Something may have "got" the squirrels!   Having been plagued by them stealing nuts and even wrecking a bird-feeder on occasions, this year, for the first time, I have a small harvest of decent-sized cob nuts from the little tree which grew from a seedling in my brother's garden some 20 years ago.   Seeing some lying about on the ground I nearly ignored their edible potential - as they didn't rattle I took them to be empty but in fact just the opposite is true.   I may even make a nutty merignue!

Surprisingly fine day yesterday but there was tidying up to do after some strong winds during the week.   Have decided that shorter dahlias might be a better idea next year - less work and some of the big ones are a bit dominant.   On the other hand shorter ones seem more vulnerable to ear-wigs - shook another one out of a flower pot trap yesterday (very effective method!).   They also need a lot of water.   Although I'm sure it's rained here since last weekend I realised that some dahlias were wilting by the afternoon - and recovered after a few cans of water.   They have responded well to a feed of Tomerite last weekend.   Just hope the frosts hold off a bit longer.   While I am on the dahlia topic, I was surprised to find one really healthy-looking plant of d. Seduction is producing blind buds - must look into the cause.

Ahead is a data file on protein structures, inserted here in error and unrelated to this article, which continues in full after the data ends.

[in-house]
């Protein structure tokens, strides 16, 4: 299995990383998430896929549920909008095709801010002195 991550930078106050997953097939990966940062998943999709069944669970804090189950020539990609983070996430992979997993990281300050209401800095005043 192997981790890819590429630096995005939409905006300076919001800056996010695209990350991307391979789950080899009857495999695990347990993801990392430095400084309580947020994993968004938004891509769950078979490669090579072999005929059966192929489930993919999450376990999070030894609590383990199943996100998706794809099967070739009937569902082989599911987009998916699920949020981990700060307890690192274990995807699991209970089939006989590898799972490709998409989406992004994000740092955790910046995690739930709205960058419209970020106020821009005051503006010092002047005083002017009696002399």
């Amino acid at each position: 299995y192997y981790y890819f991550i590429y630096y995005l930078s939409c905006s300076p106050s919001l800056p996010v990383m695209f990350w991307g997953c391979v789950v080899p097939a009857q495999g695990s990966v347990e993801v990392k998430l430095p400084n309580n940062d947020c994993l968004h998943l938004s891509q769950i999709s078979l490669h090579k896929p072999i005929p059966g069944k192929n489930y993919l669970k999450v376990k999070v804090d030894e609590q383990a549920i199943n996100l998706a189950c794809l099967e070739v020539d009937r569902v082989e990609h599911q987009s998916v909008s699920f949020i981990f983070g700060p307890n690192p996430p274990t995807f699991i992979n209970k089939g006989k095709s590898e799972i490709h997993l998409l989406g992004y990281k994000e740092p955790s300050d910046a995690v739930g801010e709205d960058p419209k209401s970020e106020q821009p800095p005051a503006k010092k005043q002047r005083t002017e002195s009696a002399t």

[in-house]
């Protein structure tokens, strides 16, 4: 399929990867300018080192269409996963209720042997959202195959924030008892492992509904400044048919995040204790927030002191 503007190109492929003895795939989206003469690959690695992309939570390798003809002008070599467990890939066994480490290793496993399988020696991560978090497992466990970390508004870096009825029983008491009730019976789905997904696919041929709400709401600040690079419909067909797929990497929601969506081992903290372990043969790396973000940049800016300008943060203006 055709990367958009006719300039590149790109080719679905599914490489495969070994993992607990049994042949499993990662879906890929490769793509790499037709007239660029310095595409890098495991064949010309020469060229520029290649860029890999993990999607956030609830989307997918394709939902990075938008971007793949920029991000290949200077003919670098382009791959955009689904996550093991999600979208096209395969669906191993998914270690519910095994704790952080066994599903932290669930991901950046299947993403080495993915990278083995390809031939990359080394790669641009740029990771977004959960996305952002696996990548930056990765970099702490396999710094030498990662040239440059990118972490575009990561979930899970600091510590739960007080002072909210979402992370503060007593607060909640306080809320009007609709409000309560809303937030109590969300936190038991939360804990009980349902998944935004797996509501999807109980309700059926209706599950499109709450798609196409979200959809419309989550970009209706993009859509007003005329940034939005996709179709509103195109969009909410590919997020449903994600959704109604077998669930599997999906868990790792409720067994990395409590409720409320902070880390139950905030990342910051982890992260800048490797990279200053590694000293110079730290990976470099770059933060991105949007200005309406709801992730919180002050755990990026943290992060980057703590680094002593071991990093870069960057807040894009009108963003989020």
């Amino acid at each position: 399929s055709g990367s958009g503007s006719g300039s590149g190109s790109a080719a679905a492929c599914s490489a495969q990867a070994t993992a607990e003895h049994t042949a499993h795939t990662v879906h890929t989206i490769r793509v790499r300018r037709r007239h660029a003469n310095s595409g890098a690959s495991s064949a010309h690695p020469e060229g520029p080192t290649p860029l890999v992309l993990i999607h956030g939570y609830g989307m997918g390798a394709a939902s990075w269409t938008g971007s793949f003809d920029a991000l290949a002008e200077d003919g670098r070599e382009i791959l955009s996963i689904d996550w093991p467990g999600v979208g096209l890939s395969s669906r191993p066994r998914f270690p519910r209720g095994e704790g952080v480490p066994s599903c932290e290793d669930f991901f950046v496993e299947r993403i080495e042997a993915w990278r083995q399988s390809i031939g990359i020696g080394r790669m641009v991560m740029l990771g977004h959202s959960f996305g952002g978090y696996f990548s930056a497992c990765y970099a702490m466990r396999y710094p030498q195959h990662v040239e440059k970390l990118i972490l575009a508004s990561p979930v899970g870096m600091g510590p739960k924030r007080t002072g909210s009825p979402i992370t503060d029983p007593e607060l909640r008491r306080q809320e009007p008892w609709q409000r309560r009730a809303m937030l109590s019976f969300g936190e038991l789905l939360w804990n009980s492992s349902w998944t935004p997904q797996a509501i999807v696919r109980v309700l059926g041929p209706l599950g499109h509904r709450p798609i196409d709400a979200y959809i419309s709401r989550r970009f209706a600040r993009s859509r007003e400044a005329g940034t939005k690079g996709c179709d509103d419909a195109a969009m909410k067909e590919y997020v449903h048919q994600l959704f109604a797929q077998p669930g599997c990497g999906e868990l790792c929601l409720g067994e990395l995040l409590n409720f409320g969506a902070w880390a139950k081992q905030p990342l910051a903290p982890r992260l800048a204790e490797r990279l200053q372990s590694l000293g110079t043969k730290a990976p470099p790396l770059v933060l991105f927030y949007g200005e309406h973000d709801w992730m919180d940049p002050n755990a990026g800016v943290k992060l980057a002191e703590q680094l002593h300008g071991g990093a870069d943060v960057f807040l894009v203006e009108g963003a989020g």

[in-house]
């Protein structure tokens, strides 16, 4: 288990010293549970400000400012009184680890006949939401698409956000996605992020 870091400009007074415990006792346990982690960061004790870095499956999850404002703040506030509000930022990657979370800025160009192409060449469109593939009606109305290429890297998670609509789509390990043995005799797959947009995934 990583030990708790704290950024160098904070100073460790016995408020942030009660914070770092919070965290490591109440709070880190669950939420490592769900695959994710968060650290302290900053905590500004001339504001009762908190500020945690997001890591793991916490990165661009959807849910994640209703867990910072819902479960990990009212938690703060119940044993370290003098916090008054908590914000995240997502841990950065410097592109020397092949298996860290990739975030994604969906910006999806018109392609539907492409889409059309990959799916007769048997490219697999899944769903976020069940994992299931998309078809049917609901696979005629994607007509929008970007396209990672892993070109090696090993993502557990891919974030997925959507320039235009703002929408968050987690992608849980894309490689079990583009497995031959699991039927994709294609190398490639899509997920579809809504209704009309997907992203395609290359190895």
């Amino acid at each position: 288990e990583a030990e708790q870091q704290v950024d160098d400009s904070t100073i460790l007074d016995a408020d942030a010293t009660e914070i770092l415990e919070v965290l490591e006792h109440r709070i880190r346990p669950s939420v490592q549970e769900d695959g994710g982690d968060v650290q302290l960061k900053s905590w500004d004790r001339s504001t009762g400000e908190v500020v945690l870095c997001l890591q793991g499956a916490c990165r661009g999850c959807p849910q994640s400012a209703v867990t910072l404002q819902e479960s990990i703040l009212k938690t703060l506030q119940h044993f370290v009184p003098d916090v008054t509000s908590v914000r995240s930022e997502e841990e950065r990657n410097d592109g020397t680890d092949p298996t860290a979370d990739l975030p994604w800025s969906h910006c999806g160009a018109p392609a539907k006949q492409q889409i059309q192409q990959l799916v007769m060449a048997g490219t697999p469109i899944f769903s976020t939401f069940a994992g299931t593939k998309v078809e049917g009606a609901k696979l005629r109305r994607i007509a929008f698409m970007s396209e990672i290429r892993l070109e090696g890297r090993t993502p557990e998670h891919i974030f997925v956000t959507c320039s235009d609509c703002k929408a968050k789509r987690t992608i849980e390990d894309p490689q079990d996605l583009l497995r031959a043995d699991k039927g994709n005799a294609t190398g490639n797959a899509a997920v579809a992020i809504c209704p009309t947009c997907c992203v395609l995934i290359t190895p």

Wednesday, 15 September 2010

Hot spots

One of the most satisfying aspects of gardening, for me, is the joy of the unexpected.   Things just happen.   It is a constantly evolving canvas and sometimes you wonder where on earth the paints came from.   I certainly never expected a patch of such fiery hues as this dahlia grouping to find a home in my small patch.   The first shot was taken in the early morning, blooms still heavy with rain, featuring Karma Bon Bini, the second (following tomorrow) mid afternoon as I was trying to sit down long enough to enjoy a small bottle of beer - an impossible feat for a gardener (the sitting, not the beer).

Joining KBB is Cactus Nuit d'Ete and orange Pompon New Baby.   In planting are also Cactus Tutu, Natal, decorative Arabian Night and decorative Seduction.   But I can't get a decent shot of the whole lot together!

Early September jungle

Oops, nearly called this autumn jungle, but let's keep it as late summer.   The early summer sun, followed by wet July and then more sun when the children went back to school (!) really seems to have suited the garden and it's flourishing just now....   So here are a couple of views.... with dominant blues!   Dominant reds to follow.